Wednesday, March 6, 2019

The Romantic Movement Literary Movement UGC NET JRF


The Romantic Movement, In Historians of English Literature have designated the period from 1798 to 1832 as the Romantic period. Wordsworth and Coleridge published Lyrical Ballads in 1798; Sir Walter Scott died in 1832. Also, the Reform Bill which extended the right to vote to the middle class and laborers was passed by Parliament in 1832. During this period, England moved from a primarily agricultural to a modem industrialized society. Thus the balance of power passed on from the land-owning aristocracy to the owners of industrial units which employed large numbers of people. The mill-owners and their employees had developed different perspectives. In the political arena there were revolutions of far-reaching consequences to England:

The American Revolution
The American Revolution led to the Declaration of Independence (1776) by the thirteen colonies in The Romantic Movement. The French Revolution was a shattering and sundering event which affected the whole of Western Europe in several ways, The French Revolution received enthusiastic support in the beginning from the liberals and radicals in England. The Declaration of the Rights of Man by the French National Assembly was welcomed. Edmund Burke disapproved the events in France in his Reflection on the Revolution in France (1790).

The Romantic Movement Literature
Tom Paine issued a spirited rejoinder to Burke in his Rights of Man (1791-92). Tom Paine pleaded for a ' democratic republic for England by peaceful or violent means. Another book, Inquiry Concerning Political Justice (1793) by William Godwin made a great impact on Wordsworth, Shelley and others. Godwin predicted that eventually all property would be distributed equally and all government would disappear. Later events in the French Revolution, notably the execution of the royal family, the guillotine of innocent people during the Reign of Terror, and Napoleon's dictatorship disenchanted the early supporters. The economic sphere also saw great convulsions. The manufacturing class became more powerful than the agricultural class. With the invention of James Watt's steam engine which replaced wind and water as sources of energy in 1765, there was a revolutionary change in the means and pace of production. The population of England was becoming either owners and traders or wage earners without property. Thus the people were effectively divided into the rich and the poor. With the introduction of more machinery into industry, there was more unemployment.

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 The Reform Bill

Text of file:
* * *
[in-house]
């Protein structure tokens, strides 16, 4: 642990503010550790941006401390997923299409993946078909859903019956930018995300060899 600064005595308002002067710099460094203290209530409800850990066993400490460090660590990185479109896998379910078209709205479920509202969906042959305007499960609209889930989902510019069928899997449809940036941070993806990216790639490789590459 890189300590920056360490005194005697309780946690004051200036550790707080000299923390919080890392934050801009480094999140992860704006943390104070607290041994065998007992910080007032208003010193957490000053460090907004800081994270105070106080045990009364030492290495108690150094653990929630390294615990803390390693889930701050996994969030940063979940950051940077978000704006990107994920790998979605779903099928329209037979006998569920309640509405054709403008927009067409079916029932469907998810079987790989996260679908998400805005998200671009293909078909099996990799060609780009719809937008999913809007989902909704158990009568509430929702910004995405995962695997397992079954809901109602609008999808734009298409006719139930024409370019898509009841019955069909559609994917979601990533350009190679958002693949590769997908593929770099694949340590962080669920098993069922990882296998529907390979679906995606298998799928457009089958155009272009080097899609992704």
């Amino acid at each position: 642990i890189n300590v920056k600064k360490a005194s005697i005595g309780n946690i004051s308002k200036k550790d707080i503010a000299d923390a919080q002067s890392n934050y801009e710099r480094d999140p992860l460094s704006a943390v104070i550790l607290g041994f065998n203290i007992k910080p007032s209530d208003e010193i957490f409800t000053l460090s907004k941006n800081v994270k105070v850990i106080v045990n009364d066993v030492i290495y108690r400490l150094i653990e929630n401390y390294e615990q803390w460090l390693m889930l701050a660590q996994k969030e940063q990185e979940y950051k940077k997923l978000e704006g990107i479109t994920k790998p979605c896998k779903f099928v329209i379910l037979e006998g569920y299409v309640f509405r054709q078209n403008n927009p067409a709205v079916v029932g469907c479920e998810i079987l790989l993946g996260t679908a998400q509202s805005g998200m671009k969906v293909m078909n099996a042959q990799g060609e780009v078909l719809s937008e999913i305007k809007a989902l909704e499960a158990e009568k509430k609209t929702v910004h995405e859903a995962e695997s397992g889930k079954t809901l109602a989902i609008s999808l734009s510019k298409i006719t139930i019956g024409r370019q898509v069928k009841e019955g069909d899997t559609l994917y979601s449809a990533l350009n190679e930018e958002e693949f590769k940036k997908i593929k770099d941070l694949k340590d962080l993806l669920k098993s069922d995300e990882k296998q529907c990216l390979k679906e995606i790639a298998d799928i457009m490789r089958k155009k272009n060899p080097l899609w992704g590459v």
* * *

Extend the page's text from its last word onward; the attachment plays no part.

The, soldiers demobilized after the French wars aggravated the labor market. There was an economic depression in 1815 caused by the fall in 'wartime demand for manufactured goods, these political, economic and social factors caused agitations and riots by the working class. The ruling class responded by more repressive measures. The unrest culminated in passing the Reform Bill which met the political of at least some sections of the population. There were important developments in other spheres also Capt.
James Cook circumnavigated the globe (1768-71) and discovered Australia and the Sandwich Islands. Fascinating accounts of life in the South Seas led to a re-thinking on the nature of society and the political systems. Ocean travel became safer with Cook's accurate charting of the coastlines. The exploitation of new markets in India and elsewhere gave a fillip to commerce. This in turn led to the development of industry and technology. The dissemination of ideas kept pace with the improvements in the communications network. The pamphlet became a powerful means for debating controversial issues. For instance, the debate on the French Revolution was conducted through pamphlets. Eventually the pamphlet was replaced by the periodical for debate on political reforms further. Parliamentary Reform was inspired by the achievement of the middle class in France.

Public opinion in England favored representation to big towns leading to the passage of the Reform Bill.
 The Romantic writers lived through such momentous changes in the political, economic, social and literary spheres. The idea of revolution informed the Romantic Movement from the beginning. Many major writers of this period were aware that great changes were taking place around them and that these changes would inevitably find their way into literature also. The French Revolution seemed to be the great divide and the beginning of a new era in the history of mankind. William Hazlitt rightly observed in his book, The Spirit of Age. "There was a mighty ferment in the heads of statesmen and poets, kings and people.. .. It was a time of promise, a renewal of the world - and of letters".

The French Revolution
The French Revolution swept away time-honoured hierarchies in different spheres. The new slogans, liberty, equality and fraternity promised a free and egalitarian society. Monarchy was abolished and the feudal structure was demolished, The principle of the dissolution of hierarchies carried into literature meant that the epic and tragedy which were at the top of the literary pyramid had to yield place to such forms as the lyric, the ode and the ballad. In language, the cultivated speech of the elite was sought to be replaced by the speech of the common people. In the choice of themes, great events had to make way for more commonplace incidents.

The characters depicted in poetry need not be kings or queens; humbler folk like a leech gatherer, or a highland lass, or even an idiot boy, is good enough for poetic composition. Thus the French Revolution caused a democratization of literature in genre, in language, in themes and in characters. The spirit of the age demanded these changes and the creative writer responded enthusiastically,

See : The French Revolution